Comment: Maintaining the safety of critical infrastructure

A change to governmental policy and investment in the training and facilitating of trainee engineers will be at the centre of transforming attitudes towards the maintenance of critical infrastructure around the world, says Chris White, head of programme delivery at Lloyd’s Register Foundation.


Defining safety critical infrastructure

Broadly defined, safety critical infrastructure is the infrastructure in which society depends upon. This could include technical and industrial infrastructure such as that which produces energy and transports global trade and food around the world, for instance ports. Or it could be transport, communications, water, and waste. Ultimately, context determines how safety critical infrastructure is defined and different communities will deem various infrastructure more or less critical to them depending on their needs or requirements.

In a Lloyd’s Register Foundation’s report, ‘How do we ensure the future safety of the complex critical infrastructure on which modern society relies?’, energy and transport infrastructure are the focus of the discussion. As an organisation that focuses on safety, this new report, produced in collaboration with TUV SUD, provides a review of infrastructure management and maintenance to enable that infrastructure to be in a safe state for society’s use. This includes energy generation, transmission and storage and various forms of transport including rail, road, and sea.

The report states that, once the aims and scope of critical infrastructure have been established, ways of maintaining them and the best practice for doing so can be explored. When maintained well, safety critical infrastructure should be dependable, and should not cause any disturbance to the people who rely on it. However, problems occur when maintenance is not prioritised or not carried out in the right way. This can lead to disruptions to travel or energy provision which has a cascading impact of people in a community.

In countries with relatively immature infrastructure, maintenance issues are exacerbated in a time of crisis. However, in countries with the right level of maintenance, response times are quick, and infrastructure is built to withstand certain disasters.

This is why a system-wide approach to safety, focused on multiple casual factors of poor performance of infrastructure, is needed. Because of climate change, current practice is evolving to include recovery as well as prevention which will shape how different countries prioritise investment in infrastructure. But to properly reinvent the way we think about safer infrastructure, the next generation of engineers need to be brought on board with this approach and be ready to implement it in future designs.

Narrowing gaps in provision

Growing and sustaining a pool of engineering talent is an enduring challenge. While automation of many processes is likely to lead to a reduction in demand for many vocational skills and trades, pre-automated skills may still be required for situations where only human intervention is a solution.

There is an ever-widening skills gap in the requirement of people to provide safe infrastructure. This is something that was highlighted at the African session of the Brunel International Lecture Series in 2021, where panellists, including representatives from Resilience Rising, emphasised the lack of engineering students in sub-Saharan African countries. ‘To meet similar levels of engineer per head of population as OECD countries, the number of students will need to exceed 10 million by 2050’,[1] Seth Schultz, said at the conference.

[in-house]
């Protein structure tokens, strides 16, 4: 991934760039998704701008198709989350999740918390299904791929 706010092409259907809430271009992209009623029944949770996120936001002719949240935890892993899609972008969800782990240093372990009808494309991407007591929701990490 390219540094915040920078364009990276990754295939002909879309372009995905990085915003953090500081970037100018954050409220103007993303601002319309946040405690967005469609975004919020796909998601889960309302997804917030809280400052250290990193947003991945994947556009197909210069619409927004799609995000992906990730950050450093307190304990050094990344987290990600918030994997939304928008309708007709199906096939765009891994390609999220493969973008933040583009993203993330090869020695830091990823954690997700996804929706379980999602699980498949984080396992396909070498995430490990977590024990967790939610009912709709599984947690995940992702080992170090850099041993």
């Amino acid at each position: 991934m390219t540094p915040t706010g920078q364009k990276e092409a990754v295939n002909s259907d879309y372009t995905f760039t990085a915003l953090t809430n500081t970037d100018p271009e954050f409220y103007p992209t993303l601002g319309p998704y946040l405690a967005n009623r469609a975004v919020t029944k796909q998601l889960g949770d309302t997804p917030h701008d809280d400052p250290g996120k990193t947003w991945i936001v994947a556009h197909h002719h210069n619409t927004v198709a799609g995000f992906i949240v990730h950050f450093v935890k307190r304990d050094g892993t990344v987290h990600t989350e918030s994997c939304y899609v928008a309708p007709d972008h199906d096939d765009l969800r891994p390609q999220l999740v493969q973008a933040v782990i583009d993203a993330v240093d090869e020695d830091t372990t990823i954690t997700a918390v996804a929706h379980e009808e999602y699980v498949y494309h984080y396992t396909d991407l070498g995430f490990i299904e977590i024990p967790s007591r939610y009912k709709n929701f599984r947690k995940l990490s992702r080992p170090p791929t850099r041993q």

Figures from the World Economic Forum pose a potential solution to this problem. It estimates that 15 to 20 million young people will join the workforce every year for the next two decades and by 2030, Africa will be home to more than a quarter of the world’s population under 25.[2]

Faced with a golden opportunity, as the rest of the world’s population gets older, the economic prosperity and social stability of Africa will ultimately be what decides the future of many young, talented people. A policy shift and an injection of funding is what many countries around the world are missing[3] and is what could turn pools of budding, young talent into engineers of the future. But while extra money would not go amiss in the nurturing of engineering talent, shifting an engrained attitude from treating infrastructure as individual components to entire systems will be key to establishing well-maintained infrastructure that can stand the test of time.

The costs associated with maintaining infrastructure are also a key challenge those in the industry must contend with. World-wide, around $1.5tn is spent on maintaining and renewing infrastructure.[4] In rail, for example, it is estimated that infrastructure maintenance accounts for 50 per cent of the overall cost of operating fleets.[5]

Finding the money to invest in infrastructure projects is a challenge for any government trying to balance fiscal responsibilities. But a change in attitudes is also necessary to shift priorities and in turn focus efforts on budgeting for preventative infrastructure repairs.

As urbanisation causes city populations to expand exponentially, placing additional stress on already stretched resources, the complexity of safety critical infrastructure will only increase. Ultimately, a change to governmental policy and investment in the training and facilitating of trainee engineers will be at the centre of transforming attitudes towards the maintenance of critical infrastructure around the world.

Chris White, head of programme delivery at Lloyd’s Register Foundation


[1] Massive collaboration needed to fill African engineering skills gap | Institution of Civil Engineers (ICE)

[2] Why the skills gap remains wider in Africa | World Economic Forum (

[3] The Need for Science Funding | Science for the Public